Visualizing Corsi and the Blue Jackets

Almost three years ago I borrowed an idea from Fancy Stats legend Tyler Dellow and made a chart that helped us see how well the Blue Jackets were performing. I’ve decided to revisit that idea. The goal of this exercise is to help us see who is performing up to our expectations and who we need to examine at a closer level; good and bad. I also wanted to get an idea of who has been really helping push up the Blue Jackets Corsi this season. As of right now NHL.com says that the Jackets have a corsi close of 51%.

The chart I’m presenting is separated by most common pairs and lines. For example Jones and Werenski are next to each other because they are paired up together most frequently and Foligno, Wennberg and Saad are lined up together due to their frequent usage next to each other. Previously I had players separated by their total TOI. The numbers inside the boxes are the players Corsi For percentage when they are on the ice together at 5v5.

Remember, Corsi is the sum of blocked shots, missed shots and shots on goal. Corsi for percentage = Corsi for / (Corsi for + Corsi against).

Corsi has also been proven to correlate with scoring chances and winning (unless your goalie is Cam Ward).

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Green = elite

Blue = good

Red = bad

Yellow = players have not met the minimum of 50 minutes on the ice together

Defense

The first takeaway from this chart is that Jack Johnson has been laughably bad even having played next to David Savard so often. Unfortunately that is due to being paired with Ryan Murray for 149 minutes. When Savard and Johnson are on the ice together (200 minutes) they have a CF% of 52%. Together with Murray they are only pulling 44%.

Murray has been playing alongside Nutivaara for 71 minutes this season and they are at an even 50%. So the pairs, as they are, do not look as bad as this chart suggests.

Savard looks amazing. He’s the only defender who seems to be able to keep Cam Atkinson above water, who is the player he’s seen the most shared TOI with aside from Johnson. He’s also pushing the first line into the 60’s!

Zach Werenski and Seth Jones are doing well together. They’ve shared 250 minutes together and have a 51% CF%. Savard and Werenski have a 55.2% share, by the way.

Overall, the defensive pairs are doing well. Perhaps moving Savard around could produce some better results overall, but I’ll get into that in a little more detail in the future.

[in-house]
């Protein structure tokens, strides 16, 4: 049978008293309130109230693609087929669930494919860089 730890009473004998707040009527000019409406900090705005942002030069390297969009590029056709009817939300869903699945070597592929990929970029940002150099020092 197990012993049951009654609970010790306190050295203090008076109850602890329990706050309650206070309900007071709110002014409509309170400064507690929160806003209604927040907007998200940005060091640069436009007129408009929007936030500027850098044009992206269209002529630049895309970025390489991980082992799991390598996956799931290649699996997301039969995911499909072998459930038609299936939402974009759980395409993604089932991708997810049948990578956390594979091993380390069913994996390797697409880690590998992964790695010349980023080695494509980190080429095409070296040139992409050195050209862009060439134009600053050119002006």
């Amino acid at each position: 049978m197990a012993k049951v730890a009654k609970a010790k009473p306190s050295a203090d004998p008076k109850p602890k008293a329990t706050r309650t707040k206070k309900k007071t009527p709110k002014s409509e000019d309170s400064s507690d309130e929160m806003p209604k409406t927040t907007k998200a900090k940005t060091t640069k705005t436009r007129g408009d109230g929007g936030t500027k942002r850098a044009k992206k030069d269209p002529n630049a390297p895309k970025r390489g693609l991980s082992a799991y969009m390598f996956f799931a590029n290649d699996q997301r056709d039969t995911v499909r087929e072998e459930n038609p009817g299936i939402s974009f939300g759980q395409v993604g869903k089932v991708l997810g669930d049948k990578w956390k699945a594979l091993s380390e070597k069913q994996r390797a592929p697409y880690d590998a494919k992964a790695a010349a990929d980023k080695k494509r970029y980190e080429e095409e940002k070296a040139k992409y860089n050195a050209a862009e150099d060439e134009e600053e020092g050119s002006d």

Forwards

What happened to Brandon Dubinsky? This is a player who’s making $5.85 million until 2021. Well, it appears that John Tortorella is using Dubinsky in shutdown roles. The players he’s played against the most this season are Patrick Kane and Marc Vlasic, two incredibly dominant players.

Aside from Dubinsky the biggest surprise here is Lukas Sedlak. He’s been snake bit this season when it comes to goal scoring but this kid can play. He’s a positive possession player with everyone he’s played with this season except Scott Hartnell (48.3%).

Overall this chart provides us with some context but I’ll have to dig deeper over the next few days and throughout the season to see who is really performing at a level that is acceptable and who isn’t. Right now it appears that Saad, Sedlak, Karlsson, Savard and the Jones – Werenski pair have been the biggest contributors to the Jackets early season success (that and some great special teams play). Along with some crafty usage by Tortorella, which is something else I’d like to explore later on. There is enough evidence here to suggest that the team has a fantastic amount of depth and role players to keep this team above water and performing well throughout the rest of the season.

Chart data from stats.hockeyanalysis.com. Please take a look around at the data here

A semi-related piece on the Jackets season has recently been published at Buckeye State Hockey

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One comment

  1. […] my previous post I was using an older method to take a “litmus test” of how well each player was […]

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